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Chinon Genesis II: SLR Versatility, Point and Shoot Simplicity

The Chinon Genesis II SLR May look like a blocky, plasticky hunk o' junk, but if you want to shoot SLR style without worrying about the technicalities, this camera may be perfect for you! Find out more after the jump!

The Chinon Genesis II is a 35mm “Bridge Camera,” named such because it “bridged” the gap between a point-and-shoot camera and a traditional Single-Lens-Reflex Camera.

The Genesis has an unashamedly plasticky feeling, yet solidly constructed. However, I wouldn’t rely on it surviving any sort of high fall. In addition to being solidly constructed, the feature set built into this camera is quite impressive. Included features are Multiple Exposure mode (up to 3 in a row), continuous frame shooting of around 1 fps, built in self-timer, and backlight compensation.

The lens of the Chinon is a built-in zoom lens with a range from 35mm at the wide end to 80mm at the telephoto end, and at the telephoto end it can go into a macro mode, allowing modest close up portraits more than true macro results. The lens is made up of 8 glass elements in 7 groups, and has an aperture range from f:4.1 to f:6.4 (not selectable by the photographer)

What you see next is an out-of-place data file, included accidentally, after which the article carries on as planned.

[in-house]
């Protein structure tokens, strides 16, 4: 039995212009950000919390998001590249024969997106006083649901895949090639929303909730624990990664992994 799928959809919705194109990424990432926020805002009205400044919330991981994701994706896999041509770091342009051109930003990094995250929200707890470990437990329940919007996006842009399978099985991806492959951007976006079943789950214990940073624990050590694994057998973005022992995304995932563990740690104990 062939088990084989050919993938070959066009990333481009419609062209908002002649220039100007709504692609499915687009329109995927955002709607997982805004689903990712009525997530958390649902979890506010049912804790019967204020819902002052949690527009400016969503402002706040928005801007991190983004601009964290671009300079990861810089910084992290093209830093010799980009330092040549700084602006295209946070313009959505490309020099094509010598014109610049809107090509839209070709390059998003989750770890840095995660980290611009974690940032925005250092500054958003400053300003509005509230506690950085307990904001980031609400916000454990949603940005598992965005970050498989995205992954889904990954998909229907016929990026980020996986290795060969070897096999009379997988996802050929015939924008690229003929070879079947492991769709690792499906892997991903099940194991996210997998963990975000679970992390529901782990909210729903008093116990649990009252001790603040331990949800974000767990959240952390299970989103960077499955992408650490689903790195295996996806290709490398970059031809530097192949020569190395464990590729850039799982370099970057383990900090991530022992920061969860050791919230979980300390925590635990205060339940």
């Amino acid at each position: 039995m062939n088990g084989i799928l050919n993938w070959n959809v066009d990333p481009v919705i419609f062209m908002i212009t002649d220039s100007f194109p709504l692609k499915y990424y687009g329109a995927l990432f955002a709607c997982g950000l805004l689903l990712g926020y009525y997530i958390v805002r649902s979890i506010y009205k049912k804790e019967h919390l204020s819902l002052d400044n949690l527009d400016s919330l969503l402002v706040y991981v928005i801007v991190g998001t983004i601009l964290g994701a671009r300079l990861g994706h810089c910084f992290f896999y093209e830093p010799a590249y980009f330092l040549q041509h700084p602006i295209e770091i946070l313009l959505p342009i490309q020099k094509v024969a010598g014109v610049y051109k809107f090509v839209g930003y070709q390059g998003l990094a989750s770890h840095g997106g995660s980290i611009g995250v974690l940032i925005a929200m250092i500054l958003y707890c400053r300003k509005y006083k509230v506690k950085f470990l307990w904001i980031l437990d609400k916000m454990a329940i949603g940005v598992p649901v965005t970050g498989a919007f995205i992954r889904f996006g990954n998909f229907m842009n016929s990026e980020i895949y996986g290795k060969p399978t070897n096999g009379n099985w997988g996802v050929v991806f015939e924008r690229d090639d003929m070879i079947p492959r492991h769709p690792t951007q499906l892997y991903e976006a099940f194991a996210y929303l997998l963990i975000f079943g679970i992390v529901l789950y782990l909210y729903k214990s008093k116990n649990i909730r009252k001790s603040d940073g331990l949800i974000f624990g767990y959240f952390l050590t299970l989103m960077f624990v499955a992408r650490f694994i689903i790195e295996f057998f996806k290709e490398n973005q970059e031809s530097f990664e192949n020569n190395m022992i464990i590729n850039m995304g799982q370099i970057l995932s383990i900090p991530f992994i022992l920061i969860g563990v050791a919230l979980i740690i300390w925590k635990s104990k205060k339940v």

The viewfinder is, like any other SLR, a through-the-lens view. This is good for a few select reasons:

  • Zero parallax error
  • Accurate framing when zoomed in, or doing macro
  • Knowledge of wheter or not you have your subject in focus

The Chinon’s autoexposure system is based on DX Encoding, which has been standard on most film canisters since around the 80s. If you’re like me and many other adventurous lomographers out there, and shoot film from the ages before the time of DX coding, the camera defaults to around 100 ISO, so keep this in mind. This comes in handy however when doing homemade redscale, requiring you to simple put the film into a canister with a lower DX value (example being 400 ISO film in a 200 ISO canister.

The combination of a well-specified zoom lens with a moderate aperture allows for fantastic results when shooting anything from landscapes at the wide end, to portraits and maybe even the occasional macro.

But don’t take my word for it, check out the photos yourself!

So in conclusion, if you want the convenience and automation of a point and shoot camera, combined with the precision and handling of a SLR camera, the Chinon Genesis Line of cameras may be what you are looking for!

Thanks for reading!

Long live film, long live LOMO!

written by detroitlomo

2 comments

  1. neanderthalis

    neanderthalis

    Funky :)

    over 1 year ago · report as spam
  2. npcoley

    npcoley

    I have wanted one of these for quite some time, but have yet to come across one in person.
    over 1 year ago · report as spam